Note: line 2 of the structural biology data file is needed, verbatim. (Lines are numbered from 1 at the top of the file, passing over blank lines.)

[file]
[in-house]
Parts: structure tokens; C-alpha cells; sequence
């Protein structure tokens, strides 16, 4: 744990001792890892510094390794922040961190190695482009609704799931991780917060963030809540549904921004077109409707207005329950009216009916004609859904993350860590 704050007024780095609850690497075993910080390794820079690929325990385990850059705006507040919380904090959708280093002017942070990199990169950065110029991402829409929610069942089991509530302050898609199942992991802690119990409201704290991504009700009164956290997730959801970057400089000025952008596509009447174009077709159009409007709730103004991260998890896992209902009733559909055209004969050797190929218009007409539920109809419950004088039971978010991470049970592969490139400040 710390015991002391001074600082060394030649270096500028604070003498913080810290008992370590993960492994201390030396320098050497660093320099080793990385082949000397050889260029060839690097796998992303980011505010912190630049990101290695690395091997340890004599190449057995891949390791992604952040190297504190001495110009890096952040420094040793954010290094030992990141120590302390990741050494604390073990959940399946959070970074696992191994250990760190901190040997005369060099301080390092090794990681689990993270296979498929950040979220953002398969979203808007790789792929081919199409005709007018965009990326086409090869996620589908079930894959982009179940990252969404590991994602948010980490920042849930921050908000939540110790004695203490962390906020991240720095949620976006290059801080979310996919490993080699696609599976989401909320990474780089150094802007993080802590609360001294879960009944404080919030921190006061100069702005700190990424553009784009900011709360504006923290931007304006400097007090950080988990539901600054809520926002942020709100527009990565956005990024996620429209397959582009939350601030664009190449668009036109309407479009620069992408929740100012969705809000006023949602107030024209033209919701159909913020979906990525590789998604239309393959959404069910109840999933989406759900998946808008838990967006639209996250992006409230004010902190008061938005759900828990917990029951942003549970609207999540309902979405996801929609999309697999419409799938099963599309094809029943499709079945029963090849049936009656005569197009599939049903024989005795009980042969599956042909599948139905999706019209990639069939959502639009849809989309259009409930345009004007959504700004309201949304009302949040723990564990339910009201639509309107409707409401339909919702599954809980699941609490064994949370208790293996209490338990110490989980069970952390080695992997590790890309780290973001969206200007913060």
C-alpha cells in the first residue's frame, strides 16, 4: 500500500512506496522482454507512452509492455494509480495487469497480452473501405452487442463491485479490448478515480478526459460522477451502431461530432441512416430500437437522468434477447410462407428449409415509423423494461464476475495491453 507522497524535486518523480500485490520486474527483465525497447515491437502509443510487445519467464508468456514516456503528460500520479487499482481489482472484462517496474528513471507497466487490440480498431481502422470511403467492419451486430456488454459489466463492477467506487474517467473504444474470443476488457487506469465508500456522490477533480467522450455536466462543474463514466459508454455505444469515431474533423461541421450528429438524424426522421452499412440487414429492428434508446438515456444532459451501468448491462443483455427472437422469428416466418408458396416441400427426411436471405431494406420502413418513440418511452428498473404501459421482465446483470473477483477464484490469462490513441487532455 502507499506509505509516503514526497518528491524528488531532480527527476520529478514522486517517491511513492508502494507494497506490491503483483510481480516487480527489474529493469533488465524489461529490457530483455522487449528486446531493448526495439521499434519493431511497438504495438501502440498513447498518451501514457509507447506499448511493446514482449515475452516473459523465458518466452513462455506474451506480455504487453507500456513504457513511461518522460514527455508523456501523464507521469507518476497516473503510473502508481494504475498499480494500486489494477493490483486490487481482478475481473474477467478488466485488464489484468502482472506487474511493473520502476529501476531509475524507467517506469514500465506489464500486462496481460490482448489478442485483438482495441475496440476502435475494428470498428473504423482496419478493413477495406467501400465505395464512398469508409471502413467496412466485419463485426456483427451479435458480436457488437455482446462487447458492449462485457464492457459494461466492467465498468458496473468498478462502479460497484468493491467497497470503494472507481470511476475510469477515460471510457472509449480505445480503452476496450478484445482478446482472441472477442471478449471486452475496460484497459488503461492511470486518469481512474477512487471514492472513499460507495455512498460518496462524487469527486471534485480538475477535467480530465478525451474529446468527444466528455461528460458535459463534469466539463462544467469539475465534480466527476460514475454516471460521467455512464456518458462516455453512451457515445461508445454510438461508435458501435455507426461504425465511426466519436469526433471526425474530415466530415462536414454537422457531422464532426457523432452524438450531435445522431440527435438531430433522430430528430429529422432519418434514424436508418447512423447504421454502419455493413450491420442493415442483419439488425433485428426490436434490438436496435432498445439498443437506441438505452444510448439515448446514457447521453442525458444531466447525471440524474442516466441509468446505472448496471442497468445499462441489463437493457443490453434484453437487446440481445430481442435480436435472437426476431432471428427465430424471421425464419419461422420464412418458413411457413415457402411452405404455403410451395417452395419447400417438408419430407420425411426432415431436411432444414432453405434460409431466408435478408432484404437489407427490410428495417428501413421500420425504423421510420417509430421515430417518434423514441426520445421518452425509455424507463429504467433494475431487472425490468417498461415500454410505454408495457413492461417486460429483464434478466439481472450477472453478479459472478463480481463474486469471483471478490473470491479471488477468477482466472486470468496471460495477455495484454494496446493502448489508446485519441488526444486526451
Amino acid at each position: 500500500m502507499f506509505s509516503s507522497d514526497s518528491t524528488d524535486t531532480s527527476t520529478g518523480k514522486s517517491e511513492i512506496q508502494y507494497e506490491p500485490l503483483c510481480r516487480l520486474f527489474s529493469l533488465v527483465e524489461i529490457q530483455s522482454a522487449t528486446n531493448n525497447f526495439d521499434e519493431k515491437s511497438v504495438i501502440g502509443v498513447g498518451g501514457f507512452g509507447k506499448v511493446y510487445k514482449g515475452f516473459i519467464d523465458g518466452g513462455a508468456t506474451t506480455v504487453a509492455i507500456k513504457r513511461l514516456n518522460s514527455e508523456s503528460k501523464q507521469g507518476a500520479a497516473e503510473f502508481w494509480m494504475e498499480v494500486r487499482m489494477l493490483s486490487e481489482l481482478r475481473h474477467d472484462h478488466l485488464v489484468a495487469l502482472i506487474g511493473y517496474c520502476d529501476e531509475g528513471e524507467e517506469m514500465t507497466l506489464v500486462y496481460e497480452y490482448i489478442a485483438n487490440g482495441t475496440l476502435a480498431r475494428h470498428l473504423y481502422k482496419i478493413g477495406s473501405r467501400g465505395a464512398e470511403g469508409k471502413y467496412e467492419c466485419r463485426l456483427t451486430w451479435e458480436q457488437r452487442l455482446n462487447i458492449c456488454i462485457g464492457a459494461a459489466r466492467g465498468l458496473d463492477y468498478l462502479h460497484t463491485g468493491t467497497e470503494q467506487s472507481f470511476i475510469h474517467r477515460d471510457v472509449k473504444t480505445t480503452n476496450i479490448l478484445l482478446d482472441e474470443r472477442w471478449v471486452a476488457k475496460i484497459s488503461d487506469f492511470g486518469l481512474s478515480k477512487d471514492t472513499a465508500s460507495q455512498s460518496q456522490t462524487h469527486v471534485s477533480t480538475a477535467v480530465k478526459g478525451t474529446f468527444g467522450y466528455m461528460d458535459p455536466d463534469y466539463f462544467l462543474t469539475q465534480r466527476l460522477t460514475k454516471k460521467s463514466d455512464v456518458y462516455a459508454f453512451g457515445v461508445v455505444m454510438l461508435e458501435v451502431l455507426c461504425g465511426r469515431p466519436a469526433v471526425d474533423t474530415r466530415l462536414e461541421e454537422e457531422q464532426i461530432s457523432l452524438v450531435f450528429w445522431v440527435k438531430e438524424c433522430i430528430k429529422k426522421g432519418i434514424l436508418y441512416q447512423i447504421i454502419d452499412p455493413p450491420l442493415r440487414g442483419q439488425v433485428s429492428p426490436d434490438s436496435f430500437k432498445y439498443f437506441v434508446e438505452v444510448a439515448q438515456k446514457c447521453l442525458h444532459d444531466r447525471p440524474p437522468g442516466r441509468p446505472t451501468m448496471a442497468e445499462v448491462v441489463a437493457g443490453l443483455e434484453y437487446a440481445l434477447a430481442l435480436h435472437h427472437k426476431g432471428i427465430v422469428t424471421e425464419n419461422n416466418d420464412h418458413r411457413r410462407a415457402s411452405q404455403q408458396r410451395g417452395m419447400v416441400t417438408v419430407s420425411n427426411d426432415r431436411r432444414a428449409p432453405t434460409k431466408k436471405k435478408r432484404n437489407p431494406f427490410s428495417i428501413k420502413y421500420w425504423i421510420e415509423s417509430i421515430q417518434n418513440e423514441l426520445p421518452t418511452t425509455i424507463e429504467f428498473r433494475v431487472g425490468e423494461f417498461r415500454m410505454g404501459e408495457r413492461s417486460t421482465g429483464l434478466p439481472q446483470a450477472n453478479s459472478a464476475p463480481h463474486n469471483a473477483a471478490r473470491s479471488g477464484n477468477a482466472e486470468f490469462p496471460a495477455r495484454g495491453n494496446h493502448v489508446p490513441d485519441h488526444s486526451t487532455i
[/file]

Parts: structure tokens; C-alpha cells; sequence